But then there's this difference between science and fiction. Now, Pfizer's an independent company. It did this work on its own. It was not on the list of other companies that formally partnered with the Trump administration for this kind of work.

But Mike Pence tried to get on -- in on it anyway, and say that this was all part of a public-private partnership with Pfizer. The company then felt compelled to publicly fact-check and stiff-arm the vice president, noting it was never part of Trump projects to develop vaccines in Operation Warp Speed. They only cooperated on distributing the drug.

For context, Pfizer's CEO was pushing back on the kinds of strings that might be attached to Trump-era politics in September.


DR. ALBERT BOURLA, CEO, PFIZER: I wanted to liberate our scientists from any bureaucracy. When you get money from someone, that always comes with strings.

I gave them an open checkbook, so that they can worry only about scientific challenges, not anything else. And, also, I wanted to keep Pfizer out of politics.


MELBER: President-elect Biden is emphasizing the real work begins now in his appearance today, and a hopeful sign for many people around the world, totally apart from politics., that these trials and these science-led efforts have managed to keep working through whatever noise there was for quite some time.

Now, when we come back, you know how excited we are, Robert De Niro live on THE BEAT next.


MELBER: Welcome back.

We're thrilled to be joined now by someone who literally needs no introduction, legendary actor, director and producer Robert De Niro, to reflect on the loss of a president that he has strongly confronted.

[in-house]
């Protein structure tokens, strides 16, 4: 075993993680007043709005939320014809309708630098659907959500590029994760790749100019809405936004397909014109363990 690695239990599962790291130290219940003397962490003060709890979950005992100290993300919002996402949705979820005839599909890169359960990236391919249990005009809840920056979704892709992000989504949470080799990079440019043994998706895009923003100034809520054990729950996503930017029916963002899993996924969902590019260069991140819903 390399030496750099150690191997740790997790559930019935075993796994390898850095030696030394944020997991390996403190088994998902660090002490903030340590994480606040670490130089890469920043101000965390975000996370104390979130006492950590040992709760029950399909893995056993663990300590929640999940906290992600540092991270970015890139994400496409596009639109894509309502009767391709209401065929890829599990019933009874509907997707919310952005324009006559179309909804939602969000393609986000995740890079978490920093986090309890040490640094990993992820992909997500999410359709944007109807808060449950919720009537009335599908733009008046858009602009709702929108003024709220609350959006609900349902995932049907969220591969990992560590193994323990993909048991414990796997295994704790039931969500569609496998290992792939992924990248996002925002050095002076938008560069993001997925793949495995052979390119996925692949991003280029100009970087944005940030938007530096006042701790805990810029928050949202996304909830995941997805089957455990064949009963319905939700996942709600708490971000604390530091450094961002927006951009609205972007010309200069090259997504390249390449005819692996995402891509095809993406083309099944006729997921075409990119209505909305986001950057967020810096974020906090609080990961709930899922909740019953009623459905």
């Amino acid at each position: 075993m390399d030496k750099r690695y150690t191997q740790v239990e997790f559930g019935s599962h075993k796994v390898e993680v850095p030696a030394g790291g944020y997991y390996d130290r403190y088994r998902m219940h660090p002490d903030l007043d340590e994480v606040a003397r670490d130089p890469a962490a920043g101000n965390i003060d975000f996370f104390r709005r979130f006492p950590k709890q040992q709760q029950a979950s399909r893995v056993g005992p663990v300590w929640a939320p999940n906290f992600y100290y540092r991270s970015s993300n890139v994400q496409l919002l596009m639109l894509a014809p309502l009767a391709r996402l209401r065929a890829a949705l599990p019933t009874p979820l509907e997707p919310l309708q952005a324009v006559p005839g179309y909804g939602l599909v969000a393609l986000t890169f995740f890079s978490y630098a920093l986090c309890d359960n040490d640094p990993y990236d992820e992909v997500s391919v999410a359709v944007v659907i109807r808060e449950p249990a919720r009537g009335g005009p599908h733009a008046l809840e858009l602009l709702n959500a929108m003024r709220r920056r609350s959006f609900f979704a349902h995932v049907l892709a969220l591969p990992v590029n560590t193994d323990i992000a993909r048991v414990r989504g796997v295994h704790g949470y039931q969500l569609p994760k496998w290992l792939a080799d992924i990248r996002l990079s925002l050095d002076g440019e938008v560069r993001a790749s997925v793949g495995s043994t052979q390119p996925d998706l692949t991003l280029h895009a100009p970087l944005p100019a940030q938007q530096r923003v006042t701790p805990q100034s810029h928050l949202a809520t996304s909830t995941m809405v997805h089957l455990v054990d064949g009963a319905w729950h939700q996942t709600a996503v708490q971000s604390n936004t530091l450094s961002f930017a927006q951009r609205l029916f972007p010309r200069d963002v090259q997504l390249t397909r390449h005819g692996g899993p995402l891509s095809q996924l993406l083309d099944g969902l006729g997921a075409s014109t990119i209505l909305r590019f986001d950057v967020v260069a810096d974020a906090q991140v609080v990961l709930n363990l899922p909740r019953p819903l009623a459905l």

Robert, I want to get right to it. Let's take a look at your straight talk.




DE NIRO: He's so blatantly stupid.

This guy is -- should not be president, period.

BRIAN STELTER, CNN: A lot of criticism of you.


STELTER: OK. Well, this is cable.

DE NIRO: Sorry.

STELTER: So, it's not...

DE NIRO: He's a punk. He's a dog. He's a pig.

He has no idea of what his purpose in life is, as the president, should be.

He's a con, a (EXPLETIVE DELETED) artist, a mutt who doesn't know what he's talking about.

We have a kind of weird, twisted president who thinks he's a gangster, who is a not even a good gangster.


DE NIRO: He's a national disaster. He talks about how he wants to punch people in the face. Well, I'd like to punch him in the face.


MELBER: Robert De Niro joins us on THE BEAT.

Your reaction to this election, sir?

DE NIRO: Well, I'm relieved, very, very relieved.

It's like -- as I keep saying, it's like being in an abusive relationship. We don't know what's going on. Nobody knows from one day to the next. I don't even think he knows what's going on.

And as his niece Mary Trump said, I mean, that's it. He's -- it's -- thank God. That's all. We're past that. We're going to have a lot of other problems. That's normal. You have them, but not when you don't -- when you don't behave within certain parameters, certain rules, then there's no point in having any -- what we have in this country.

And that's what he's capable of, just not respecting anything. And we're going to see now whether he will leave gracefully, which I don't think he will, but I think he will find himself in such a situation that he will have no choice but to leave, but probably say: You know, I had to leave. The rigged -- it's rigged, blah, blah, blah. But I had to leave.